Ischaemic heart disease, or ischemic heart disease, sometimes also called myocardial ischaemia, happens when your heart muscle is damaged due to an insufficient amount of blood reaching your heart. This happens when deposits of fat and / or cholesterol, called plaque, build up in your coronary arteries and the arteries begin to narrow, restricting your blood flow. What causes Ischaemic heart disease to manifest is not unknown, but there are many risk factors that increase your chances of developing this disease. Ischaemic heart disease is the most common cause of death in most Western countries. This article will summarize the risk factors, signs and symptoms of Ischaemic Heart Disease. It is not meant to constitute or replace medical advice.
The most common symptoms of Ischaemic heart disease are:
Angina pectoris. Angina pectoris is chest pain. It may occur when you are stressed, when it is cold, and when you are engaged in physical activity. The pain tends to radiate from your under your chest bone to your jaw, shoulder blades, neck and left arm. You may also feel pain that is described as crushing or squeezing.
Heart failure. Heart failure can cause shortness of breath, difficulty breathing, coughing, decreased exercise tolerance, or swollen ankles.
Other symptoms include decreased alertness, excessive urination at night, decreased urine output, heart palpitations, and an irregular or rapid pulse.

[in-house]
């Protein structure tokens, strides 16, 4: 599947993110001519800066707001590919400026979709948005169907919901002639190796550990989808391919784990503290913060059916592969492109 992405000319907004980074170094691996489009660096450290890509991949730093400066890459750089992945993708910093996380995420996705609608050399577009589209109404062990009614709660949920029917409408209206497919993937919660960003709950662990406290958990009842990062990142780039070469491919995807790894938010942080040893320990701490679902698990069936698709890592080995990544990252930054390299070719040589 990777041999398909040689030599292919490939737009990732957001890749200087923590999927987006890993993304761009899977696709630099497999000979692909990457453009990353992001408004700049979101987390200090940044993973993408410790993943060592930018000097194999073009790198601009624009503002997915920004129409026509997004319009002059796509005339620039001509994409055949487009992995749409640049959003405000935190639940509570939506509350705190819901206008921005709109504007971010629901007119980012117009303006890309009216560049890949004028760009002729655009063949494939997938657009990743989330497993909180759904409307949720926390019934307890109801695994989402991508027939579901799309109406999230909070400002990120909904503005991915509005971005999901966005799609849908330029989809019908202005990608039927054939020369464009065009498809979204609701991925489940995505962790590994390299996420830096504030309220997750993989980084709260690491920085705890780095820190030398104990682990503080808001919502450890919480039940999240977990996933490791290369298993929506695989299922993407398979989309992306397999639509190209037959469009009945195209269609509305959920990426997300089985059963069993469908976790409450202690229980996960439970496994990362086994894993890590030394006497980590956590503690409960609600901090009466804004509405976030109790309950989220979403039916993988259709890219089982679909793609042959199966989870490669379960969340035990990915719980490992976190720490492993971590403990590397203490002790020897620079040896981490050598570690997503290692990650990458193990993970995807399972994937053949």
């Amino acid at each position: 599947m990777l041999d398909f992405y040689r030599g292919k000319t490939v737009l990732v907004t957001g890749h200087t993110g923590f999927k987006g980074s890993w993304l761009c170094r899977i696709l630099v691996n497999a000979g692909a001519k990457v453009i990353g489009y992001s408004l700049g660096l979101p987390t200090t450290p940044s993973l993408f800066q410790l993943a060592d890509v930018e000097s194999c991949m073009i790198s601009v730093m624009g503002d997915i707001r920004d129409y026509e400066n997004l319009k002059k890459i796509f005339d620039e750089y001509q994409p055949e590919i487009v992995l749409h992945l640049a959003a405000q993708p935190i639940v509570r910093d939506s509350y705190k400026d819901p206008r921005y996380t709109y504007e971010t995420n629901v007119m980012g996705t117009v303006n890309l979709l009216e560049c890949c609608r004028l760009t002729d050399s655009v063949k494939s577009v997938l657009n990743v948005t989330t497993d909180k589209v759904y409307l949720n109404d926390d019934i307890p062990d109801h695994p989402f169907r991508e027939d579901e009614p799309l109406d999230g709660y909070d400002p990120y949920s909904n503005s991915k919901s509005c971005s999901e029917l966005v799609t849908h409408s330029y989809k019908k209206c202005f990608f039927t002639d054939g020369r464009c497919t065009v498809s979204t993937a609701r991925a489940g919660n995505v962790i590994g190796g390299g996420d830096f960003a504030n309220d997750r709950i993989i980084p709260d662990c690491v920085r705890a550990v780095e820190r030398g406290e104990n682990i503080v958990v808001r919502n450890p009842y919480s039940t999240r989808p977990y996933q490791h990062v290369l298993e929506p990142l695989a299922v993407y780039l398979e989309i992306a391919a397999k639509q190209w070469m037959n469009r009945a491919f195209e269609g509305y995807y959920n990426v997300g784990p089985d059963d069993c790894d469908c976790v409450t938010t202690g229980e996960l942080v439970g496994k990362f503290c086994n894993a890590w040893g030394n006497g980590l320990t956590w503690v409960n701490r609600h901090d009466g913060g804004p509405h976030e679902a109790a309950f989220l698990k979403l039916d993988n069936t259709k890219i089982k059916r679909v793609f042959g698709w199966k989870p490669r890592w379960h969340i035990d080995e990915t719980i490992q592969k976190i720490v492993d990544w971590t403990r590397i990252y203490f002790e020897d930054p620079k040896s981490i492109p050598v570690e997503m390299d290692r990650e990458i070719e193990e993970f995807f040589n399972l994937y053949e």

If you have any of the above symptoms and suspect you have Ischaemic heart disease, go the emergency room or call 911.
The most common risk factors for Ischaemic heart disease are:
• A family history of certain conditions. These include diabetes, coronary artery disease, atherosclerosis and hypertension.
• Eating a lot of high fat food
• Having a heart attack at least once
• Being overweight.
• High cholesterol
• High blood pressure or hypertension
• Lack of exercise
If you have any of the above risk factors, you should discuss your condition with your doctor. If you are treated for Ischaemic heart disease before a lot of damage is done to your heart, it is possible to halt and sometimes even reverse some of the damage done to your heart. Only a doctor can diagnose this heart disease and prescribe the appropriate treatment program.
The American Heart Association offers additional tips and information that can be found at www.heart.org/hbp and a cardiologist is available to talk through these tips and others to help people understand more about high blood pressure and other heart issues.